Different ethnic groups 'not likely to join the same local clubs' | University of Oxford
Running club in a city.
Running club in a city.

Different ethnic groups 'not likely to join the same local clubs'

Local sports clubs and associations are often as segregated as the neighbourhood they are in, suggests a new study. It says that rather than encouraging a mixing of different cultures, they may even reinforce rather than mitigate existing ethnic divisions in local communities.

The research, published in the American Sociological Review, focuses on how Turkish and Moroccan immigrants have integrated in the Netherlands in the last decade by looking at joining and leaving rates for sports, leisure and neighbourhood associations of different ethnic composition. It finds that Dutch natives are far more likely to join organisations that contain no members from ethnic minorities than organisations with even just a small number, while immigrants and ethnic minorities join clubs that are similarly segregated. This leaves little room for people from different ethnic groups to mix with one another, says the study. It also finds that Turkish and Moroccan immigrants have higher dropout rates from clubs and associations than Dutch natives, even though their joining rates are similar, and urges policymakers to identify specific measures that could keep people of all backgrounds involved.

The paper uses data from the Netherlands Longitudinal Life Course Study (NELLS), analysing surveys carried out among nationally representative samples of men and women of Turkish, Moroccan and Dutch origin. In total, around 2,600 individuals between the ages of 15 to 50 years were interviewed multiple times between 2008 and 2014. The analysis shows that 64% of Turkish and Moroccan respondents were members of an organisation as compared with 77% of Dutch natives during the period studied. Around one quarter of them (24%) were also involved in volunteering, compared with 39% for Dutch natives.

These differences are in line with a body of existing research that shows that ethnic minorities are less likely to take part in voluntary organisations. However, the paper says this does not mean that ethnic minorities join organisations less often, as Moroccan and Turkish respondents were as likely to sign up for membership and volunteer work as the Dutch natives. Instead, the different involvement levels reflect higher dropout rates among people of Turkish and Moroccan origin. For example, around 60% of Turks and Moroccans who reported being a member of an organisation in their first interview said they had quit their membership in a follow-up-interview three years later – a much higher dropout rate than for Dutch natives at 40%. The NELLS survey does not reveal though why their dropout rates are higher, because those who left were not asked to explain why they had stopped their memberships.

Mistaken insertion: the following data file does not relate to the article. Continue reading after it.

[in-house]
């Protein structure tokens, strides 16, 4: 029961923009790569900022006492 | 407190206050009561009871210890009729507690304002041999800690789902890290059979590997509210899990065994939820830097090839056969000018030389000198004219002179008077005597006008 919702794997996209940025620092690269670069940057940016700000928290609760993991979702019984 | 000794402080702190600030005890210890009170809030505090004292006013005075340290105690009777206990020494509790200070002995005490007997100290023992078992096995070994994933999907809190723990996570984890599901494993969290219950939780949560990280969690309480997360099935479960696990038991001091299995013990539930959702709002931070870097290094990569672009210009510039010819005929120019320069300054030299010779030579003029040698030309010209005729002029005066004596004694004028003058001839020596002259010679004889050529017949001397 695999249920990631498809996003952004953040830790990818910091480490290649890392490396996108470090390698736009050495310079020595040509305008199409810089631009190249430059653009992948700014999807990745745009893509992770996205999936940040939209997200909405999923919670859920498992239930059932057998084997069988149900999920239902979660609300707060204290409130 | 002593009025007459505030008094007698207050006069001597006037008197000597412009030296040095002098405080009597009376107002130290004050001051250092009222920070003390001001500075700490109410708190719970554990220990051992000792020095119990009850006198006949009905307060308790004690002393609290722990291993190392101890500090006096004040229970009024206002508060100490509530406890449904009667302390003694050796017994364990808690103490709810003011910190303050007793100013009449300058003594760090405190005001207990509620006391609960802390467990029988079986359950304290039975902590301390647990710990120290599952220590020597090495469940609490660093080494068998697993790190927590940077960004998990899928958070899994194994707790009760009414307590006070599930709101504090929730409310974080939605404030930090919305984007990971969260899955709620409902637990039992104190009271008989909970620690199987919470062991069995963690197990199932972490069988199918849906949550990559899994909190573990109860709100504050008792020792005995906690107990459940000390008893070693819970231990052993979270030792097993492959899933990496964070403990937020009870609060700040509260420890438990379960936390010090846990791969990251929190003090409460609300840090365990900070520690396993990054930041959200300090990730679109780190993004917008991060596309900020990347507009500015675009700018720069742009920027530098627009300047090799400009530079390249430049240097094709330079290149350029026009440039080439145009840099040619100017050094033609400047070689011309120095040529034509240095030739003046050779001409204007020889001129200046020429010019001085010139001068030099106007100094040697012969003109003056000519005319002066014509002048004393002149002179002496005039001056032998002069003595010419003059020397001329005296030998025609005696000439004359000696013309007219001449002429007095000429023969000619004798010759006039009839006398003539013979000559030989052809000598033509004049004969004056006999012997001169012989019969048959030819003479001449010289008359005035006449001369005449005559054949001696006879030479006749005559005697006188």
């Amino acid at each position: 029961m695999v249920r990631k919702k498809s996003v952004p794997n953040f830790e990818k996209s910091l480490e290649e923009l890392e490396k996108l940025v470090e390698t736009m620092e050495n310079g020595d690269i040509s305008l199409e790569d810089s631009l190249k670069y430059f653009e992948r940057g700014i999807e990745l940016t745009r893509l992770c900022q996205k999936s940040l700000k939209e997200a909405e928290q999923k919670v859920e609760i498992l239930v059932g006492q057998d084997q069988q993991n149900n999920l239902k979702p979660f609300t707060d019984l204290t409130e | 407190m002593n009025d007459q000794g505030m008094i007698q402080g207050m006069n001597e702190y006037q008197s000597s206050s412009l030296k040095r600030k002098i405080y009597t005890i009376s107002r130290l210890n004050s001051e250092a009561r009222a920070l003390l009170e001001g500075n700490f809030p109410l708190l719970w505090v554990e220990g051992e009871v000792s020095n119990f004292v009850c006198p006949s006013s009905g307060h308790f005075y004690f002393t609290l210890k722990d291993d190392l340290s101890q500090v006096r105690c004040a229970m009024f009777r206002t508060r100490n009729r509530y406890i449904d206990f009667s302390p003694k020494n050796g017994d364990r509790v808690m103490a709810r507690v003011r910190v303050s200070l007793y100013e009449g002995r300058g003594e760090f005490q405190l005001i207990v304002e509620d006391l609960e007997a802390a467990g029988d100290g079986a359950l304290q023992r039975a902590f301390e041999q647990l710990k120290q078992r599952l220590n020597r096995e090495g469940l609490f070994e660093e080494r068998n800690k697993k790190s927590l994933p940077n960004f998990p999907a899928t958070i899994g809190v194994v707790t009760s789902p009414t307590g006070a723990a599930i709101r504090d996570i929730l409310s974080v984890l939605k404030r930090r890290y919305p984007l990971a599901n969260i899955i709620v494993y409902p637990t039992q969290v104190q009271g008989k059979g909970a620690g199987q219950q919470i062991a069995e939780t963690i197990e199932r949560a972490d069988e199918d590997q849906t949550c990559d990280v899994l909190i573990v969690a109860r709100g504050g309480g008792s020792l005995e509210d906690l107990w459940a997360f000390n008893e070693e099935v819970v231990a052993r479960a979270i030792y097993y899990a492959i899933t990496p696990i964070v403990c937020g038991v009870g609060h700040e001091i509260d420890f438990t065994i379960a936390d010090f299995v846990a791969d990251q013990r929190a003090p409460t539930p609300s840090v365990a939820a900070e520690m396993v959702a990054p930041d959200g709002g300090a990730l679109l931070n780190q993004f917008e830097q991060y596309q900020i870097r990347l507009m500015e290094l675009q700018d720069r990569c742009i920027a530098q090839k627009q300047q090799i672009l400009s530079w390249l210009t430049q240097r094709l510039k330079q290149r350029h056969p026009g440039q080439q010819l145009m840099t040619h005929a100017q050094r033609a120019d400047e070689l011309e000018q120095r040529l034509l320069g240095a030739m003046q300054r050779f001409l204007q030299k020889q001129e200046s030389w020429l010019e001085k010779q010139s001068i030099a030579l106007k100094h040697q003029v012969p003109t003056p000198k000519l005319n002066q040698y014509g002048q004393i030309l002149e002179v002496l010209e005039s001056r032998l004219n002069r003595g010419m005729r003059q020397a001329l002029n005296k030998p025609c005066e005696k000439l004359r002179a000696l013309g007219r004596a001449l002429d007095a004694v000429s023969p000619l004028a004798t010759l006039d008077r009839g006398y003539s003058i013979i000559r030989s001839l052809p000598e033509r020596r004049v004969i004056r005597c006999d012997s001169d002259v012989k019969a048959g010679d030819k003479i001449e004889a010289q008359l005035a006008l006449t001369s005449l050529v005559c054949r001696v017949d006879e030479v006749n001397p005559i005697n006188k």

Dutch natives were found to be ten times more likely to join an association without any ethnic minority members than one with more than just a few minority members, even when they had regular contact with people from other ethnic backgrounds in their own neighbourhood. Similarly, Turks and Moroccans were more likely to join associations with a high proportion of people from ethnic minority backgrounds, even though such organisations are much scarcer than organisations made up of mainly Dutch natives. The paper suggests that such segregation is not simply driven by hostility, or preferences for 'our kind of people', and cannot be explained by the ethnic composition of family and friendship networks either. It concludes that civic society is divided along the same ethnic lines found in the neighbourhoods. In other words, people living in the same streets are more likely to join the same clubs and associations. In this way, clubs and voluntary groups emphasise ethnic boundaries that exist in communities instead of breaking them down.

If ethnic groups are segregated into particular streets or sections of the city, efforts to promote more civic engagement may even backfire ... on a more positive note, once someone has taken the step to join a multicultural association, their involvement can contribute to stronger social cohesion and better relations between ethnic groups.

Dr Dingeman Wiertz from the Department of Sociology

Study author Dr Dingeman Wiertz, from the Department of Sociology and Nuffield College at the University of Oxford, comments: 'This evidence suggests that people often join clubs that contain their immediate neighbours as neighbours are an important route into how we socialise and civic activities. If ethnic groups are segregated into particular streets or sections of the city, efforts to promote more civic engagement may even backfire, driving ethnic groups further apart.

'Given that we find large ethnic divisions in civic life in a relatively open and multicultural society like the Netherlands, we have to assume that similar if not more pronounced trends exist in other countries too.

'But, on a more positive note, people who were part of multicultural organisations did not have higher dropout rates than people in organisations containing mainly members from their own ethnic group. This means that once someone has taken the step to join a multicultural association, their involvement can contribute to stronger social cohesion and better relations between ethnic groups.'

The paper, Segregation in civic life: Ethnic sorting and mixing across voluntary associations, is published in the journal, American Sociological Review